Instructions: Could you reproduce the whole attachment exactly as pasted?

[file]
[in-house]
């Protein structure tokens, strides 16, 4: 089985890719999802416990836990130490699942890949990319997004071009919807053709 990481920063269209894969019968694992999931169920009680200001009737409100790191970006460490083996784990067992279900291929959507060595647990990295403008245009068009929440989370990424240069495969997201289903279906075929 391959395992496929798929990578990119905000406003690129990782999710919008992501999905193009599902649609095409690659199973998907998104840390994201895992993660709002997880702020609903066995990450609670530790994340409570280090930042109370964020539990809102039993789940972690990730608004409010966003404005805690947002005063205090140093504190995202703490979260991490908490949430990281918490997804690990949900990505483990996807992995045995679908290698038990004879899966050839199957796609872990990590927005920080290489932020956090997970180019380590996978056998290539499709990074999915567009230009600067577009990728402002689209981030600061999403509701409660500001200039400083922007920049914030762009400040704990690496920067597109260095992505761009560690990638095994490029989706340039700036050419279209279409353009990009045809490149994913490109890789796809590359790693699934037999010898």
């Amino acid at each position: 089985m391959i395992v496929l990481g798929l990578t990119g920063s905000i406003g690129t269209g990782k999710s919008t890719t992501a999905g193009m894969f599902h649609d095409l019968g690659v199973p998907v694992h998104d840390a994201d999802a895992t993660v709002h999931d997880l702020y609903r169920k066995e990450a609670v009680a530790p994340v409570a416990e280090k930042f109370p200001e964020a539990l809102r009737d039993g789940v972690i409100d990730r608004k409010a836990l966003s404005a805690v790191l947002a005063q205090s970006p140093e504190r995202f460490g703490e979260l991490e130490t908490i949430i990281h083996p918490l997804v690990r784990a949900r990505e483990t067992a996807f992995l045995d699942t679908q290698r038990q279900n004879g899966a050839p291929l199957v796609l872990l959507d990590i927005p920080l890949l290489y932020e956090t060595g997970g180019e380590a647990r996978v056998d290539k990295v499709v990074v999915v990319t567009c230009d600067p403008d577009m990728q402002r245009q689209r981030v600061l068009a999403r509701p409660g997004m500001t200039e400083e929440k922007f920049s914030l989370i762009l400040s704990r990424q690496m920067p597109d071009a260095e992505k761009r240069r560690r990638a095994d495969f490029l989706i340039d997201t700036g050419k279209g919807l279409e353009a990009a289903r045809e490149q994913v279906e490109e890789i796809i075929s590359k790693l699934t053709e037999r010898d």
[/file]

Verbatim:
[in-house]
């Protein structure tokens, strides 16, 4: 089985890719999802416990836990130490699942890949990319997004071009919807053709 990481920063269209894969019968694992999931169920009680200001009737409100790191970006460490083996784990067992279900291929959507060595647990990295403008245009068009929440989370990424240069495969997201289903279906075929 391959395992496929798929990578990119905000406003690129990782999710919008992501999905193009599902649609095409690659199973998907998104840390994201895992993660709002997880702020609903066995990450609670530790994340409570280090930042109370964020539990809102039993789940972690990730608004409010966003404005805690947002005063205090140093504190995202703490979260991490908490949430990281918490997804690990949900990505483990996807992995045995679908290698038990004879899966050839199957796609872990990590927005920080290489932020956090997970180019380590996978056998290539499709990074999915567009230009600067577009990728402002689209981030600061999403509701409660500001200039400083922007920049914030762009400040704990690496920067597109260095992505761009560690990638095994490029989706340039700036050419279209279409353009990009045809490149994913490109890789796809590359790693699934037999010898």
């Amino acid at each position: 089985m391959i395992v496929l990481g798929l990578t990119g920063s905000i406003g690129t269209g990782k999710s919008t890719t992501a999905g193009m894969f599902h649609d095409l019968g690659v199973p998907v694992h998104d840390a994201d999802a895992t993660v709002h999931d997880l702020y609903r169920k066995e990450a609670v009680a530790p994340v409570a416990e280090k930042f109370p200001e964020a539990l809102r009737d039993g789940v972690i409100d990730r608004k409010a836990l966003s404005a805690v790191l947002a005063q205090s970006p140093e504190r995202f460490g703490e979260l991490e130490t908490i949430i990281h083996p918490l997804v690990r784990a949900r990505e483990t067992a996807f992995l045995d699942t679908q290698r038990q279900n004879g899966a050839p291929l199957v796609l872990l959507d990590i927005p920080l890949l290489y932020e956090t060595g997970g180019e380590a647990r996978v056998d290539k990295v499709v990074v999915v990319t567009c230009d600067p403008d577009m990728q402002r245009q689209r981030v600061l068009a999403r509701p409660g997004m500001t200039e400083e929440k922007f920049s914030l989370i762009l400040s704990r990424q690496m920067p597109d071009a260095e992505k761009r240069r560690r990638a095994d495969f490029l989706i340039d997201t700036g050419k279209g919807l279409e353009a990009a289903r045809e490149q994913v279906e490109e890789i796809i075929s590359k790693l699934t053709e037999r010898d």